Issues for 2009:  In the U.S., the impact of HIV and AIDS continues to be most severe for men who have sex with men, as they account for approximately half of new infections and of those living with HIV. African-Americans and Latinos are also significantly burdened.  Continued reporting on the disproportionate burden for these groups is needed. 

Older people running

Prevention, Prevention, Prevention

Prevention is a message that bears repeating. Diabetes, obesity and heart disease were top stories in 2008. While chronic diseases are the leading causes of death and disability in the U.S., they are also among the most preventable illnesses.

Issues for 2009: Obesity will continue to be a big issue in 2009 – for kids and adults. And with obesity comes a greater risk of chronic disease. As baby boomers get older, prevention and treatment of chronic illness that tend to affect older Americans will become a hot topic. Chronic diseases have a huge, measurable impact at the local level, so prevention should be a community affair. 

Kid receiving a shot

Smart Protection from Serious Disease

Immunizations and vaccine–preventable disease issues kept many CDC scientists busy in 2008.  Flu vaccines were recommended for children up to age 18 for the first time and the shingles vaccine was recommended for senior citizens. Rotavirus cases were down in infants , most likely due to a new vaccine.  We are seeing low levels of most vaccine-preventable diseases. Unfortunately, this success has had an unintended consequence: many parents and health providers are no longer familiar with these diseases – and some are questioning the need for, or timing of vaccines. This may be why more measles cases were reported in 2008 than during the same period in any year since 1996.

Issues for 2009:
Many reporters (and readers) still have questions on immunizations and vaccine-preventable diseases.  The conversation over autism and vaccination is sure to continue, and parents will need balanced stories to help them make informed choices for their children.  CDC experts are available to discuss these and many other questions.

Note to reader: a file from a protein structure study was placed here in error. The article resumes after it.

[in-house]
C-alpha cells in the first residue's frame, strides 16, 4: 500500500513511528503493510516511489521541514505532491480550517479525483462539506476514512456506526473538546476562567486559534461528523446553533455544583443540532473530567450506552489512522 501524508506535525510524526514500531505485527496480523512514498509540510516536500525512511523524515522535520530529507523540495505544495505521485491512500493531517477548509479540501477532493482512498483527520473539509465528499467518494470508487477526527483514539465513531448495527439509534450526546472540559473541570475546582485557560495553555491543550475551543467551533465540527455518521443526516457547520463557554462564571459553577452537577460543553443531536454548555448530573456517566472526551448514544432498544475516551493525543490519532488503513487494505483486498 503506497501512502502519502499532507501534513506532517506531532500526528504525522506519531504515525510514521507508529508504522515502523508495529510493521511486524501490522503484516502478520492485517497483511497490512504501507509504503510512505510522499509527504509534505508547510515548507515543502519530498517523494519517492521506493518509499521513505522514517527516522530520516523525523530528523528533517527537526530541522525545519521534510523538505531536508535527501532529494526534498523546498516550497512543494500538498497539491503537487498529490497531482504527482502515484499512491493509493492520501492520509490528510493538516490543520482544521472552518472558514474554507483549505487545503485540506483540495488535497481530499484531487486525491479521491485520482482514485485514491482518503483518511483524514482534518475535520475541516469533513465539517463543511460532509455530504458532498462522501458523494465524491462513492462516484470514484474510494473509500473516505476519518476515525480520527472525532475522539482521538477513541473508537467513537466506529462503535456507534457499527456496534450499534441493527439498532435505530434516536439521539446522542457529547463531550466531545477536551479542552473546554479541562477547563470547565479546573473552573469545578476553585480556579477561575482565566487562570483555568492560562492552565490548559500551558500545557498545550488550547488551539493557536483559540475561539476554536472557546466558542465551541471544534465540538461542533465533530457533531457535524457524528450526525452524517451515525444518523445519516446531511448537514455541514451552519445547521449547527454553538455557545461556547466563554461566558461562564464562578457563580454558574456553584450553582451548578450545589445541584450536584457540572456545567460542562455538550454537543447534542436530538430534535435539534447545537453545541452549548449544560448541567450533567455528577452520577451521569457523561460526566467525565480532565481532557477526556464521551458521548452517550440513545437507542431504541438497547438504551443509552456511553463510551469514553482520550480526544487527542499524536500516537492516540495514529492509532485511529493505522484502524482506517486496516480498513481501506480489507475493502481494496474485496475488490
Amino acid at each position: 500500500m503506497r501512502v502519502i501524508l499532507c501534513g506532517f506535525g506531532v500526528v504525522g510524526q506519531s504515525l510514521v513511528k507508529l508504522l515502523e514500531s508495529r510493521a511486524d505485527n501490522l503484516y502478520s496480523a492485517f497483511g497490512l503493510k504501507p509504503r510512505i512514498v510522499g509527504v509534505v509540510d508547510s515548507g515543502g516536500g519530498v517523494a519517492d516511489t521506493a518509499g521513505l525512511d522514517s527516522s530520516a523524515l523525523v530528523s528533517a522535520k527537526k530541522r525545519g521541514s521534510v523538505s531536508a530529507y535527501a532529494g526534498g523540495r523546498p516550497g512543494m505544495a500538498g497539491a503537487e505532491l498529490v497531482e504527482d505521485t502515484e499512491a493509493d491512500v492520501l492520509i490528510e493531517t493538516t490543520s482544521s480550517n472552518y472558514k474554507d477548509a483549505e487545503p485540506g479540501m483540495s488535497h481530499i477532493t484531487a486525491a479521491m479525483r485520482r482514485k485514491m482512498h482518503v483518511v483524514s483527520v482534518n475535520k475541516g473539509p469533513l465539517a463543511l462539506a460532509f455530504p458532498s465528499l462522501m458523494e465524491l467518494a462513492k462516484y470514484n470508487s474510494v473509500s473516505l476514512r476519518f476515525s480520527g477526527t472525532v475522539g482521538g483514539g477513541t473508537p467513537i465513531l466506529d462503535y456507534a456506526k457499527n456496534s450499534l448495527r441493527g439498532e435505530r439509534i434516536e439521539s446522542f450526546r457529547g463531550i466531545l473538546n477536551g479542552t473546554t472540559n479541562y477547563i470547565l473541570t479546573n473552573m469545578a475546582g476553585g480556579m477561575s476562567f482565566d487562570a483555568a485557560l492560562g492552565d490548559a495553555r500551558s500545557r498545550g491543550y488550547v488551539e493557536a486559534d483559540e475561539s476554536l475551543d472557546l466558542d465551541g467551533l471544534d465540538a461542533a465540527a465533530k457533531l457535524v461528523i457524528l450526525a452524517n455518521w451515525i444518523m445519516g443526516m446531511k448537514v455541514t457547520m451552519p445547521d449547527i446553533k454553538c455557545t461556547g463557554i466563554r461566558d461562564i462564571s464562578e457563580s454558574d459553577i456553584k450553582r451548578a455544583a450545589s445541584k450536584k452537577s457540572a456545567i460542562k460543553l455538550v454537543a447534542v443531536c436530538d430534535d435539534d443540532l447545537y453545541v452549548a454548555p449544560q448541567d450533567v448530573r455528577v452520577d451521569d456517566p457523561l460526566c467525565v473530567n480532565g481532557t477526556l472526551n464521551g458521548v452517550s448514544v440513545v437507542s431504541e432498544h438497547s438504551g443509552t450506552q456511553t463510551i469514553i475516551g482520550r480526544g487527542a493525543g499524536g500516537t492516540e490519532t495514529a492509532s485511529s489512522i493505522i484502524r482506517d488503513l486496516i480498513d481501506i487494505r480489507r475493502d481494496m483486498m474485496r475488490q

Woman holding World globe

CDC: Working All Over the World

2008 was a busy year for CDC employees throughout the world. CDC staff were present in more than 50 countries in 2008. Despite many challenges , like post-election violence in Kenya, an earthquake in China, and devastation after Cyclone Nargis in Myanmar, CDC continued its public health and global disease detection work. 

Issues for 2009:
CDC will continue its work detecting disease and helping people throughout the world in 2009. We will keep working with foreign Ministries of Health to strengthen local public health systems. CDC will maintain active support of our Field Epidemiology Training Program . This program, modeled after CDC's Epidemic Intelligence Service , helps countries like Kenya set up dynamic public health organizations and train local public health workers to respond regional issues. Want to learn more about our global health efforts? CDC experts with international experience and interesting stories to tell are available for interviews.

Healthy Family

Health for All, and All for Health

While great strides have been made in disease prevention this year, ensuring health equity and eliminating health disparities remain a challenge. In 2008, progress was made in vaccination coverage among minority groups, but there is still work to be done in many other areas.

Issues impacting good health go beyond insurance coverage and the availability of health care. Hypertension, infant mortality, and tuberculosis still affect African-Americans at disproportionate rates even when they have access to care. Today's youth are engaging in fewer risky behaviors like drinking and smoking, than youth in the 1990’s, but the numbers of Hispanic youth who drink alcohol and smoke remain comparatively high. And Asian-Americans bear the greatest burden of chronic hepatitis B.  These examples of health disparities represent the need for multi-faceted approaches for improving health.

Issues for 2009: As a new year begins and America begins a new focus on healthcare reform, we must not forget the health disparities that exist today. The promotion of healthy behaviors, health equity, and awareness of cultural differences other social determinants of health will be topics of discussion for the New Year. 

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  • Page last reviewed: January 5, 2008
  • Page last updated: January 5, 2008
  • Content source: Office of Enterprise Communication